Top 10 lists are problematic for anyone writing them because it’s like they require us to imagine there’s some kind of objective criterion by which we can measure pieces of music. That’s really not true, despite the stock we often place in them – the works themselves and the lists we quantify them in. Certainly, I – like any other music listener – have my own reasons for critiquing pieces: aesthetic value, texture, production, and lyricism all play a part. But also the artist’s validity as an “artist” in terms of the part they play in the music industry machine. I’m comfortable situating a piece of music within the context of political economy and critiquing it on those grounds. Others are not, and that’s fine. Continue reading
What exactly is the “Best Student Experience” we’ve all heard so much about since we first set foot on Western’s campus?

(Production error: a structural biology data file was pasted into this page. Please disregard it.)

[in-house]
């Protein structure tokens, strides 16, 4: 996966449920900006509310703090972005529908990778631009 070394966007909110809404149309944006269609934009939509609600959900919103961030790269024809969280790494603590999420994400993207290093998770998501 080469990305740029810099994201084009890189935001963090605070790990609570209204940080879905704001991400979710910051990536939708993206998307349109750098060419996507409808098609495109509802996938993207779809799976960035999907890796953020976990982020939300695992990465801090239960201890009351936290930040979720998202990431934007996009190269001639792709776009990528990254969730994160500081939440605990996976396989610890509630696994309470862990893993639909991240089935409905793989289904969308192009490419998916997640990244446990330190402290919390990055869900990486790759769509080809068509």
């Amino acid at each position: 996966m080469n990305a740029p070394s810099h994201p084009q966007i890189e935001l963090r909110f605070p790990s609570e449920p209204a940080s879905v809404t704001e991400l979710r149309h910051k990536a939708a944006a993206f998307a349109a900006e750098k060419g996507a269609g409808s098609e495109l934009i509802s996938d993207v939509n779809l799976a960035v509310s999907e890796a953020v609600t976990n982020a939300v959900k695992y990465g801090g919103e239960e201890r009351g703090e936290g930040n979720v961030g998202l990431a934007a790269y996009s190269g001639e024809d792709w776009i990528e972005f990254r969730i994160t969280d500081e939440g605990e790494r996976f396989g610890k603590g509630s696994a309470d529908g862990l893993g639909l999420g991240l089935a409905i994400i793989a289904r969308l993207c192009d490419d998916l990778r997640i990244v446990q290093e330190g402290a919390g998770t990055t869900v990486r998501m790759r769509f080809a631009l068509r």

Perhaps there’s no need to bother with the question, since the university’s administration has defined it for us in a document titled “Institutional Vision, Proposed Mandate Statement and Priority Objectives” – a paper that formally kicked off the process of creating a Strategic Mandate Agreement for the future. Moreover, Western administration took it upon itself to do this with very little student input. The little input they sought amounted to a few meetings with the USC president and vice-president (whose recommendations didn’t come from direct Western student involvement but rather the Ontario Undergraduate Student Alliance’s discussion paper), and limited interaction with higher-ups in Western’s Senate and Board of Governors. A group of us, Western students all, have decided this doesn’t sit well with us and so we’re doing something about it. Continue reading